3. Drug Abuse Awareness, Demand Reduction, and Treatment
Marijuana was used by 13.5 percent of the population in 2014, making it the most-abused illicit drug among Jamaicans, while cocaine abusers remained less than 0.1 percent.
The Ministry of Health’s National Council on Drug Abuse (NCDA), working through the primary care system and mental health clinics, provides assessment, counseling and treatment services for substance abusers.
The Jamaican government operates one detoxification center located at the University Hospital of the West Indies (UHWI) in Kingston, and offers services for dual diagnosis clients through UHWI and Kingston’s Bellevue Hospital (a mental health institution). In collaboration with the Organization of American States’ Inter-American Drug Abuse Control Commission, Jamaica offers a university-level certificate program for drug professionals in drug addiction and drug prevention. The UN Office on Drugs and Crime works directly with the Jamaican government and non-governmental organizations on demand reduction.
The Ministry of Health (MOH) regulates precursor pharmaceuticals, including the importation of pseudoephedrine, both in powder and final product forms. The NCDA, the Pharmacy Council, and the MOH are working to expand awareness among health professionals on the potential danger of pseudoephedrine and ephedrine when they are diverted to produce methamphetamine.
As a matter of policy, the Jamaican government does not encourage or facilitate illegal activity associated with drug trafficking or the laundering of proceeds from illicit drug transactions. Jamaican law penalizes official corruption; however, corruption remains entrenched, widespread, and compounded by a judicial system that has a poor record of successfully prosecuting corruption cases against high-level law enforcement and government officials.
In 2014, anti-corruption measures within the police continued to show encouraging signs. Additionally, the U.S.-supported non-governmental organization National Integrity Action helped focus increased public and government attention on the need for anti-corruption reforms.
The police Anti-Corruption Branch (ACB) merged with the newly-created Major Organized Crime and Anti-Corruption Agency in 2014, and showed steady success in identifying and removing officers engaged in corrupt and unethical behavior. Since the ACB’s reorganization with international support in 2008, 538 police personnel have resigned or been dismissed for corruption or ethical violations, with 48 of those removed in 2014. Another 32 officers faced criminal corruption charges during the year. The ACB’s merger with the MOCA Agency will broaden the ACB’s role to addressing corruption within the whole of government, rather than within the JCF alone.
Legislation to establish a national anti-corruption agency has been pending before Parliament since 2008. Such an agency is required by the Inter-American Convention against Corruption to which Jamaica is a signatory, but efforts by legislators from both political parties have stalled the proposal. In 2014, the Minister of Justice continued his work with stakeholders to redraft the bill and organize legislative support for advancement of the proposal.
C. National Goals, Bilateral Cooperation, and U.S. Policy Initiatives
The United States supports a wide range of efforts designed to address crime and violence affecting Jamaica, primarily through the Caribbean Basin Security Initiative (CBSI). CBSI is a security partnership between the United States and Caribbean nations that seeks to substantially reduce illicit trafficking, advance public safety and citizen security, and promote justice.
CBSI funding to advance Jamaica’s transformation into a more secure, democratic, and prosperous partner is a major U.S. policy goal. Narcotics trafficking, corruption, and related crime undermine the rule of law, democratic governance, economic growth, and the quality of life for all Jamaicans. Success in combating crime depends on a comprehensive approach that recognizes the link between drugs, gangs, organized crime, poverty, unemployment, lack of educational opportunities, and government corruption.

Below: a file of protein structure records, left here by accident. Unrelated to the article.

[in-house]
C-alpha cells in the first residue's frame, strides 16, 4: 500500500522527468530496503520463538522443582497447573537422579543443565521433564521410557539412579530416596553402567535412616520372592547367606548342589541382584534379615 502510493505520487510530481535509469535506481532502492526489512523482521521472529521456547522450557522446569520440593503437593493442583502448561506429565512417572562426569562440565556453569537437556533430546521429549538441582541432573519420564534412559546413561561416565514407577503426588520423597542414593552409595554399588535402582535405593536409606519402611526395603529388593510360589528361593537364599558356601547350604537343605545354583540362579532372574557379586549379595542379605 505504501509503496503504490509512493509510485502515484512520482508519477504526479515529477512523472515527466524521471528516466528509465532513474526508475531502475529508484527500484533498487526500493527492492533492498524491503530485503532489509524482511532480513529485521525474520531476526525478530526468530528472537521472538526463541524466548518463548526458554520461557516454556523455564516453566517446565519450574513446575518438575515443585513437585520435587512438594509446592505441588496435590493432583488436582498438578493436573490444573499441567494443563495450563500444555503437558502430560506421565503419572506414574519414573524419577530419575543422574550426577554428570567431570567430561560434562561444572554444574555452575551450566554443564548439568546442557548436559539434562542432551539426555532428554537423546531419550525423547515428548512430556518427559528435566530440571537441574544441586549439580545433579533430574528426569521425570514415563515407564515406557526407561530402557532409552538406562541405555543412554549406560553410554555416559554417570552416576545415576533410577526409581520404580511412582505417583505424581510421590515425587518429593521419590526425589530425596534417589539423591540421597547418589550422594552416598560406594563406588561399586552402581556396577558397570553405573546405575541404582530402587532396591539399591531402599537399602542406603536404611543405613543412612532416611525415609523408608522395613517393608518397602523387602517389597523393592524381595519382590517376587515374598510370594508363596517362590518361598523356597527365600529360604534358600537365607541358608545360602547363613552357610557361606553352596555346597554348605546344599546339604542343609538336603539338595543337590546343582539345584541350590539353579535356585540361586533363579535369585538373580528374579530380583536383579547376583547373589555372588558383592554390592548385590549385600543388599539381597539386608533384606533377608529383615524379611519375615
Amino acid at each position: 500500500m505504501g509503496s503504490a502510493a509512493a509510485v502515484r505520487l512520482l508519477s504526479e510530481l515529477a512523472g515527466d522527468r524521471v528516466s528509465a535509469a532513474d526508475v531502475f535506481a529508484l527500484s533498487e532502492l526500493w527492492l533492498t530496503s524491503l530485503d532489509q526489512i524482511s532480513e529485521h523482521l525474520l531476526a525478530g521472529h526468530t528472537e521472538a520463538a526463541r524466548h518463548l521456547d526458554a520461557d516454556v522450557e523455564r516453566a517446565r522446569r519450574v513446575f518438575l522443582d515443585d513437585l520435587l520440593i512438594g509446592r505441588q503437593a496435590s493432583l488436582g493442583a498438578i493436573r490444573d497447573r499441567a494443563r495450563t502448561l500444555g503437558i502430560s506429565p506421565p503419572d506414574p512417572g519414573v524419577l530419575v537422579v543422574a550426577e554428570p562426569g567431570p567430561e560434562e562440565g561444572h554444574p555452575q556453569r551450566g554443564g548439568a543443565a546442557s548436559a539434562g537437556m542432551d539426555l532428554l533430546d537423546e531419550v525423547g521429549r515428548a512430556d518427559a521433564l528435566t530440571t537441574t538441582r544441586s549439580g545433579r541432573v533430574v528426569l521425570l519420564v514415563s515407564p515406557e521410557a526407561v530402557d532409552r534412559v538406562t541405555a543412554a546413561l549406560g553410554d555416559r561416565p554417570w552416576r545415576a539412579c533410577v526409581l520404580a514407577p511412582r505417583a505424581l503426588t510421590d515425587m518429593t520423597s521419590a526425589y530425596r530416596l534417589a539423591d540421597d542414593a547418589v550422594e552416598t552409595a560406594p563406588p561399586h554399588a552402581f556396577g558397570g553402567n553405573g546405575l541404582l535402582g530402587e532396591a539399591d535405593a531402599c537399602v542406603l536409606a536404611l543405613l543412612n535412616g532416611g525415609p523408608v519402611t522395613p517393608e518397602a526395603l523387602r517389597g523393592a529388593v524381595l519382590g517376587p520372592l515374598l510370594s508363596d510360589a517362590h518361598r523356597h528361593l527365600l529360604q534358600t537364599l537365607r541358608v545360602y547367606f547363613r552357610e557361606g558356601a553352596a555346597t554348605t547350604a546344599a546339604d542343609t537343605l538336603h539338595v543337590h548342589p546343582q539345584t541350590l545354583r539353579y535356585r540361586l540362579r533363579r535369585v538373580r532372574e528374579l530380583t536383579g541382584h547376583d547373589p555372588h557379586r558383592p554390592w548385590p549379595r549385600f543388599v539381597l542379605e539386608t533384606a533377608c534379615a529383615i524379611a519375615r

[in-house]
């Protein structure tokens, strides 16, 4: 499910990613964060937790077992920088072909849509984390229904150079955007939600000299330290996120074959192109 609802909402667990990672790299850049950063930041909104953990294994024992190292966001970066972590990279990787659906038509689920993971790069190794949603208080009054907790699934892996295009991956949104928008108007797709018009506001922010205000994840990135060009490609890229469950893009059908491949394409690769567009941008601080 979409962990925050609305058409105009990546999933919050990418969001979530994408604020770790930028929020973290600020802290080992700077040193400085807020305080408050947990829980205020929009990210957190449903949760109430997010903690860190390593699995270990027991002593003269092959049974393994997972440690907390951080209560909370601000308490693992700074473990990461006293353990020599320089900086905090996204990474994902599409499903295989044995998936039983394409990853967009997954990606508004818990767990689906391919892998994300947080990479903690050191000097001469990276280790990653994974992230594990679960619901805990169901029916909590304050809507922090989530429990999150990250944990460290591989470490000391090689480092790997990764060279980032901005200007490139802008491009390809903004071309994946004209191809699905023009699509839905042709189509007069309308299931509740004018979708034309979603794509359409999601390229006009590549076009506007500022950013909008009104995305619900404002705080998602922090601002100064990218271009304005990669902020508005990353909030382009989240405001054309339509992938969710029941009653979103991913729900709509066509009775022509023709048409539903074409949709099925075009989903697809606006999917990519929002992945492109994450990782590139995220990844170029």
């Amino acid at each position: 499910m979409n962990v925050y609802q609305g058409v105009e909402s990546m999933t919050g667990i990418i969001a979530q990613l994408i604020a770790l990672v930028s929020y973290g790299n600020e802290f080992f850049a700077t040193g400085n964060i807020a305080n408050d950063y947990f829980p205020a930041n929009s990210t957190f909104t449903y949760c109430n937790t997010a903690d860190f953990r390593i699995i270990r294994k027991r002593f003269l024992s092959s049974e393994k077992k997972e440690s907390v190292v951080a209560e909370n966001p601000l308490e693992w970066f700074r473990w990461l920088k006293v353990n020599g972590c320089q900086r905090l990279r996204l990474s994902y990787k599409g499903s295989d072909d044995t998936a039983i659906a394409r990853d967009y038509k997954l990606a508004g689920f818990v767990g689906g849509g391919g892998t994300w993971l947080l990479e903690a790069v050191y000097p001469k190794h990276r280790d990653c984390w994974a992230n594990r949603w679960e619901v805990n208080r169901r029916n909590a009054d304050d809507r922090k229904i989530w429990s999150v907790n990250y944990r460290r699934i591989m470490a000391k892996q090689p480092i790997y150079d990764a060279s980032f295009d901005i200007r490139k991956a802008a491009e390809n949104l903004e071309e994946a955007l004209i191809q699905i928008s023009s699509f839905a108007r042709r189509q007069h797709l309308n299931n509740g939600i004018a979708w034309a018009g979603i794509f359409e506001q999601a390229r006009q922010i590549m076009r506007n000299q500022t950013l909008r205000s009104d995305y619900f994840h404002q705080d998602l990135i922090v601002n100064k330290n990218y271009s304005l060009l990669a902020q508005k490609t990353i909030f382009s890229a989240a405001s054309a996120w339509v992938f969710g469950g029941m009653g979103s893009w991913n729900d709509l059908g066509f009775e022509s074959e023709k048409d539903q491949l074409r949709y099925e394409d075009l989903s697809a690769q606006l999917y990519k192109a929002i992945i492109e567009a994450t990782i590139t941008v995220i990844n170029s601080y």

CBSI support to Jamaica includes training, equipment and logistical assistance for: the prevention and interdiction of narcotics and firearms trafficking; combatting cyber-crime, money laundering, financial crime, lottery scams, and organized crime; improving Jamaica’s efforts to seize and forfeit criminally-acquired assets; and enhancing Jamaica’s maritime law enforcement capabilities through support for the JCF Marine Division and the JDF Coast Guard. Additionally, Jamaica participated in the CBSI-funded 1st Multilateral Maritime Prosecution and Interdiction Summit in 2014, an initiative intended to promote bilateral cooperation in combating maritime drug trafficking and improving prosecution of maritime trafficking cases.
The United States also funds projects to improve the effectiveness of prosecutors and the courts, the National Forensic Sciences Laboratory, and the Financial Investigation Division of the Ministry of Finance. Indirect support for law enforcement occurred through projects to build community-police relations, improve police training facilities and techniques, strengthen efforts to reduce police corruption and excess use of force, and implement education and workforce development programs targeting at-risk youth who are susceptible to narcotics and gang influence.
In 2014, through strong leadership, stable democratic institutions, and support from the United States and other international partners, Jamaica continued to make slow but steady progress in combating narcotics and firearms trafficking, police corruption, organized crime, and excessive use of force by police.
Success stories, all with U.S. and international support, included the JCF Anti-Corruption Branch, which made steady progress in eliminating corrupt and unethical police officers; the Major Organized Crime and Anti-Corruption Agency, which continued its success in reducing Jamaica lottery scam operations that targeted retirees and the elderly in the United States; the Financial Investigation Division of the Ministry of Finance that increased its ability to curb money laundering and seize criminally-acquired assets; the Independent Commission on Investigations, which was largely responsible for a significant reduction in police-involved deaths; a successful effort to enhance JCF ability to trace seized firearms; and a broad initiative that provided training to criminal prosecutors throughout the island.
The momentum of progress gained within Jamaica’s law enforcement agencies, however, is being limited by a chronic inability of prosecutors and the courts to keep pace and secure prompt convictions. Therefore, it is essential that the United States and its international partners continue to support efforts to reform and strengthen Jamaica’s criminal court system.